Entertainment behind the scenes
If you never saw Bill Withers perform during his heyday in the 1970s, you’re out of luck. The 70-year-old singer/songwriter of such soul standards as “Lean on Me” and “Ain’t No Sunshine” says he has no desire to mount a late-era comeback because he gets more applause now than when he was on stage.
“When I was actually out there, I played small places, I never drew that many people, I didn’t get any applause,” he said during a chat this week with a few journalists. “The kind of stuff that I did, actually, it took about 30 years for it to sink in. But when I was current, I wasn’t that big a deal. So I learned my lesson. If I stay at home, things go well for me. I don’t want to show up and screw it up.”
Withers and his statuesque singer/songwriter daughter Kori were attending a book party in downtown Los Angeles on Tuesday for Jerry Leiber and Mike Stoller, and he indeed garnered a lot of applause and adoration. Maybe he has a point. So what does he do all day?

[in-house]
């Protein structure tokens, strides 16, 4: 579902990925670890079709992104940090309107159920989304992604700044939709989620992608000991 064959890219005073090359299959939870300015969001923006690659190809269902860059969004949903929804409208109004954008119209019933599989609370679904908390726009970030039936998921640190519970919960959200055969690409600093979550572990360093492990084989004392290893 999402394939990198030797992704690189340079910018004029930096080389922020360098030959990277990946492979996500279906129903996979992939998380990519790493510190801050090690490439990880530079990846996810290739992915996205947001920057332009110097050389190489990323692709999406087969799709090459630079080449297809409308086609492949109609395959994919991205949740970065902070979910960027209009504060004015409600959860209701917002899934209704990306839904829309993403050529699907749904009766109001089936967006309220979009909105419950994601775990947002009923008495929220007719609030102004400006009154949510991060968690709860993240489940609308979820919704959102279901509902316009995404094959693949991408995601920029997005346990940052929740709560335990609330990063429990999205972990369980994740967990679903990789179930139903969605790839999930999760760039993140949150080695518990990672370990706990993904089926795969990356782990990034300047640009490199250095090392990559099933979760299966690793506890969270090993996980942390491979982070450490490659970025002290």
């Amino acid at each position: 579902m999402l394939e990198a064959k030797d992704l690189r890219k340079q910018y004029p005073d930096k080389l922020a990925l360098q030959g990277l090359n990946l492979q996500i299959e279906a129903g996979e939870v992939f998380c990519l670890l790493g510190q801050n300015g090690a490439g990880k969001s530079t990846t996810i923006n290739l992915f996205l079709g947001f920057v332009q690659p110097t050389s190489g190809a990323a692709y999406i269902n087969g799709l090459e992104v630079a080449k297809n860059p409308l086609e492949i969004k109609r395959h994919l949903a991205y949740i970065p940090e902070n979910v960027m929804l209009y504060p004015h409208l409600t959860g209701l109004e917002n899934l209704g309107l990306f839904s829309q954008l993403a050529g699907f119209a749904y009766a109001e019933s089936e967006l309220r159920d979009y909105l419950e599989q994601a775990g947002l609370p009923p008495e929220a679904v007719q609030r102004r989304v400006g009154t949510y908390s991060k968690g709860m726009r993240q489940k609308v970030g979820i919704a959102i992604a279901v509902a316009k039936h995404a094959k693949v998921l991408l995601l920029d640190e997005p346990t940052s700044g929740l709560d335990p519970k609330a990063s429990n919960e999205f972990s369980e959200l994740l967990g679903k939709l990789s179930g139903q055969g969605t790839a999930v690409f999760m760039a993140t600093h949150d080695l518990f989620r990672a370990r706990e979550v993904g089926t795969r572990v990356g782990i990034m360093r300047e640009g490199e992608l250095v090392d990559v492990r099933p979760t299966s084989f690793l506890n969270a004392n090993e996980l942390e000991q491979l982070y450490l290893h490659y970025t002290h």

“I’m having fun, working with my daughter,” he said. “I’m just kinda like the band-dad. I let ‘em use my house, and clean up after ‘em sometimes, and speak ill of ‘em when they’re gone.”
Another reason why Withers does not miss the spotlight is that he was late getting to it in the first place. He worked for nine years as an aircraft mechanic in the U.S. Navy, and spent the second half of the 1960s struggling to land a record deal in Los Angeles. He finally released his first album in ’71, “Just As I Am,” and won a songwriting Grammy for the hit single “Ain’t No Sunshine.”
Animal rights group PETA has come up with a novel way of encouraging a major music star to give up fur. In a letter written last week, PETA president Ingrid Newkirk offered to pay Aretha Franklin’s back taxes and fees on her Detroit mansion in return for going fur-free. The soul legend owes $19,192 on the property and could face foreclosure proceedings, a county official said earlier this month.
Newkirk’s letter says animals trapped in the wild can suffer for days, and die in a number of grisly ways on their way to becoming coats and other fashion acccesories.